Throughout the HERS development process, one of the more important goals was to produce a working model that would use the best data and highway engineering knowledge available. To facilitate this process, the contractor designed HERS using an open framework, or modular, structure. The model is viewed as a work in progress" with the FHWA's intent being to update and refine HERS as the results of various research efforts become available. (1) Italic number in parentheses identify references on page 111.


(1) U.S. Congress, House, Committee on Public Works and Transportation, The Status of the Nation's Highways and Bridges: Conditions and Performance Report of the Secretary of Transportation, House Document No. 101-2, 101st Congress, 1st Session, Washington, DC, June 1989, p. 2. (2) The Highway Economic Requirements System (HERS): Users Guide, Technical Report and System Maintenance Manual, documentation produced in three parts under FHWA Contract DTFH61-88-C-00006 by Jack Faucett Associates, Bethesda, Maryland, July 1991. (Available from the Office of Policy Development [HPP-22], Federal Highway Administration, Washington, DC) (3) U.S. Congress, House, Committee on Public Works, 1968 National Highway Needs Report, transmitted by the Secretary of the Department of Transportation, House Document No. 91-28, 90th Congress, 2d Session, Washington, DC, 1968. (4) U.S. Congress, House, Committee on Public Works, Part I of the 1972 National Highway Needs Report, transmitted by the Secretary of the Department of Transportation, House Document No. 92-266, 92d Congress, 2d Session, Washington, DC, March 1972. (5) U.S. Congress, House, Committee on Public Works, The Status of the Nation's Highways: Conditions and Performance Report of the Secretary of Transportation, House Document No. 95-29, 95th Congress, 1st Session, Washington, DC, September 1977. (6) U.S. Congress, House, Committee on Public Works and Transportation, The Status of the Nation's Highways: Conditions and Performance Report of the Secretary of Transportation, House Document No. 98-14, 98th Congress, 1st Session, Washington, DC, July 1983.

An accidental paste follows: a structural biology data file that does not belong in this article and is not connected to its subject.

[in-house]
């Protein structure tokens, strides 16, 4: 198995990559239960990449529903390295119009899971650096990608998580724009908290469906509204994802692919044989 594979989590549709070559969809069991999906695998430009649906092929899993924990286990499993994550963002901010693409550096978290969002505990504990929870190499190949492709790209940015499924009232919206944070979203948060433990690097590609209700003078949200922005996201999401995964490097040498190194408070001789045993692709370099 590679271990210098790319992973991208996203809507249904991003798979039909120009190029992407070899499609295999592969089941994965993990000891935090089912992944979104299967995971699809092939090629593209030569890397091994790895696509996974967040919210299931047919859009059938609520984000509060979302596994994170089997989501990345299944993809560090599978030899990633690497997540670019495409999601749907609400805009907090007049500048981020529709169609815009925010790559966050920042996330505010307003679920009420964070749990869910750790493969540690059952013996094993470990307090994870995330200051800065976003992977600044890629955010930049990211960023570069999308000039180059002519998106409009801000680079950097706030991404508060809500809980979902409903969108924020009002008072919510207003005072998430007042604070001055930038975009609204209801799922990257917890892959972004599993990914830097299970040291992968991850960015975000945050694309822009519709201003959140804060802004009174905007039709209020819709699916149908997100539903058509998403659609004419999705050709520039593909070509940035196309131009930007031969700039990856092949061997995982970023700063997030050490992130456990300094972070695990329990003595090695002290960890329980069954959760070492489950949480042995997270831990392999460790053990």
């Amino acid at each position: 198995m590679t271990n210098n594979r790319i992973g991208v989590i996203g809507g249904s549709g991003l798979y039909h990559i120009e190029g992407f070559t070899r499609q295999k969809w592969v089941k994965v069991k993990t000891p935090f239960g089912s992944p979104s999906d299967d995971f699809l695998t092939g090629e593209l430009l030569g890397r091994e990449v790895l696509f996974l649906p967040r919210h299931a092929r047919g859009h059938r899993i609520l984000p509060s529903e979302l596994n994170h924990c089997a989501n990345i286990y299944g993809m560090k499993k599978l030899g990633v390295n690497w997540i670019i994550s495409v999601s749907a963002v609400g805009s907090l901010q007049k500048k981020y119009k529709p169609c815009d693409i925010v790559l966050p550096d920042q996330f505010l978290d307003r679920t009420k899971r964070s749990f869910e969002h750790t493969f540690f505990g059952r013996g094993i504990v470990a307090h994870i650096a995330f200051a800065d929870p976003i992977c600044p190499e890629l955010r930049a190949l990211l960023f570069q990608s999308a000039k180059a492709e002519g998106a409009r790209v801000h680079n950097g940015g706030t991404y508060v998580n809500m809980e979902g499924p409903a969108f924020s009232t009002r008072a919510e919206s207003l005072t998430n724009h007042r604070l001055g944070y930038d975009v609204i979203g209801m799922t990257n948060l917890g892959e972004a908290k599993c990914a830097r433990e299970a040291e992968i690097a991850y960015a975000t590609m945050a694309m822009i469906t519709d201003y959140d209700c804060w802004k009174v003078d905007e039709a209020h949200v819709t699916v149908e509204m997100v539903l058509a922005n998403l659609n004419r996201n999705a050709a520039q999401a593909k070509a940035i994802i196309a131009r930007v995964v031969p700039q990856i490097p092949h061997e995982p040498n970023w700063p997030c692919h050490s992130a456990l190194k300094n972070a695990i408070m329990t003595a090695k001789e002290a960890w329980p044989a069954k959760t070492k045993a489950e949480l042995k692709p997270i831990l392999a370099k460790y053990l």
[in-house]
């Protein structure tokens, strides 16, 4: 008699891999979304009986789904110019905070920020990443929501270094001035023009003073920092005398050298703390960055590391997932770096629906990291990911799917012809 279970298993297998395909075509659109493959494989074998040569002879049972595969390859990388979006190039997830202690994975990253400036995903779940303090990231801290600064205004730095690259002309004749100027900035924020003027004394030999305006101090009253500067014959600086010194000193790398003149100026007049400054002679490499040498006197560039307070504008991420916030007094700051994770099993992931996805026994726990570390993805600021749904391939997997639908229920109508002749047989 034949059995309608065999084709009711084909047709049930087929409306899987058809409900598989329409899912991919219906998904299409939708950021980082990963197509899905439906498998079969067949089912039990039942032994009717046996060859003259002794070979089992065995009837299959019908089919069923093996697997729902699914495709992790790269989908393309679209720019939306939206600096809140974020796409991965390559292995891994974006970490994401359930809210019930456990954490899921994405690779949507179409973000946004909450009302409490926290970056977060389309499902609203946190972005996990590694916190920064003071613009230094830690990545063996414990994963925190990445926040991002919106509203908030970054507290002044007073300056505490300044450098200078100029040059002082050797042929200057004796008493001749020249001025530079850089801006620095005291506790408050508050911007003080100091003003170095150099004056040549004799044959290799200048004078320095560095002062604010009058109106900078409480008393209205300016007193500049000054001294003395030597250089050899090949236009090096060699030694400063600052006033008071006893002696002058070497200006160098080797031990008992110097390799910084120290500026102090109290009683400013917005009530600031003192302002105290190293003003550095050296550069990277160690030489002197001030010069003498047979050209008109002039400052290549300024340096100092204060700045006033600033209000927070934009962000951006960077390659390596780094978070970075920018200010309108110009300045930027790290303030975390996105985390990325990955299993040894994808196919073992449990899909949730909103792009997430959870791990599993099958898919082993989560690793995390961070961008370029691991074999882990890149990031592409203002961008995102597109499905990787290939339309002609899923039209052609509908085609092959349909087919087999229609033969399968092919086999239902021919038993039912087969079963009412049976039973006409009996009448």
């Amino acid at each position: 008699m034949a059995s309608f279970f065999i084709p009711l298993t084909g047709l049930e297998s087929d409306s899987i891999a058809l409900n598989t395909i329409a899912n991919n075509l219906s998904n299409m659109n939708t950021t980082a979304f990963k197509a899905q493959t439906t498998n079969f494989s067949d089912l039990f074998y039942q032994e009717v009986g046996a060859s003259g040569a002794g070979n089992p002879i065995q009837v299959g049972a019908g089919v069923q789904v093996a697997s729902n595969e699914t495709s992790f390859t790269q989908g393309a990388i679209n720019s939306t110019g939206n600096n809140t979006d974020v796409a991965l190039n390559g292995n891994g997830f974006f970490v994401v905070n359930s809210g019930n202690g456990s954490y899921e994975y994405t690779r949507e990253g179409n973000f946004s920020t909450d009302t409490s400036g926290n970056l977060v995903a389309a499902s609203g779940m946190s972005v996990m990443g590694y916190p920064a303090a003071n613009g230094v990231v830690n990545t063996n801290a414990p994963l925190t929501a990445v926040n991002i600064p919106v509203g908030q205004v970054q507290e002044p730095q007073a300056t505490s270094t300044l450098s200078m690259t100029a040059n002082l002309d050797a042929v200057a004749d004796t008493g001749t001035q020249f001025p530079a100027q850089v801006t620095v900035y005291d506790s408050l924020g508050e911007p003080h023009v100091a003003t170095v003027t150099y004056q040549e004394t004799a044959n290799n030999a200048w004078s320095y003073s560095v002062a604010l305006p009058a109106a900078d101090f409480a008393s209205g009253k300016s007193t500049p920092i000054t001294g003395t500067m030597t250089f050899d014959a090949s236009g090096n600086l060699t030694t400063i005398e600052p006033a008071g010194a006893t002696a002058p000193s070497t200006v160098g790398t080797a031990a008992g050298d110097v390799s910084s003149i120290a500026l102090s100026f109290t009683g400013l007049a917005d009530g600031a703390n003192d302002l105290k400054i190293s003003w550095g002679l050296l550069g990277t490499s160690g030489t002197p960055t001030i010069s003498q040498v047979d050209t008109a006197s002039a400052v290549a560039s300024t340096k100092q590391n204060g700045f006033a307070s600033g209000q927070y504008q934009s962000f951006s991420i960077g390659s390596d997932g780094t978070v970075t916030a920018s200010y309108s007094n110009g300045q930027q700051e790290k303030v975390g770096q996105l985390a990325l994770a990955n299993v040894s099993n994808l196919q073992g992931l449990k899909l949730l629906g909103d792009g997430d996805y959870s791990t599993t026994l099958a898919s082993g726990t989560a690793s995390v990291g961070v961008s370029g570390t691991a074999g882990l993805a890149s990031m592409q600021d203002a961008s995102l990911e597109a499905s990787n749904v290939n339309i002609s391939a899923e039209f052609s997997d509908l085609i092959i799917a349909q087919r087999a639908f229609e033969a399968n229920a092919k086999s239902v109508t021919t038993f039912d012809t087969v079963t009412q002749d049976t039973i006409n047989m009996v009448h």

Regina McElroy is a transportation specialist in Federal Highway Administration's (FHWA's) Highway Needs and Investment Branch in the Office of Policy Development. She is responsible for development and implementation of the Highway Economic Requirement System (HERS) model. Before joining the FHWA, Ms. McElroy was an economist with the American Trucking Associations, Inc.
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Author:McElroy, Regina
Publication:Public Roads
Date:Dec 1, 1992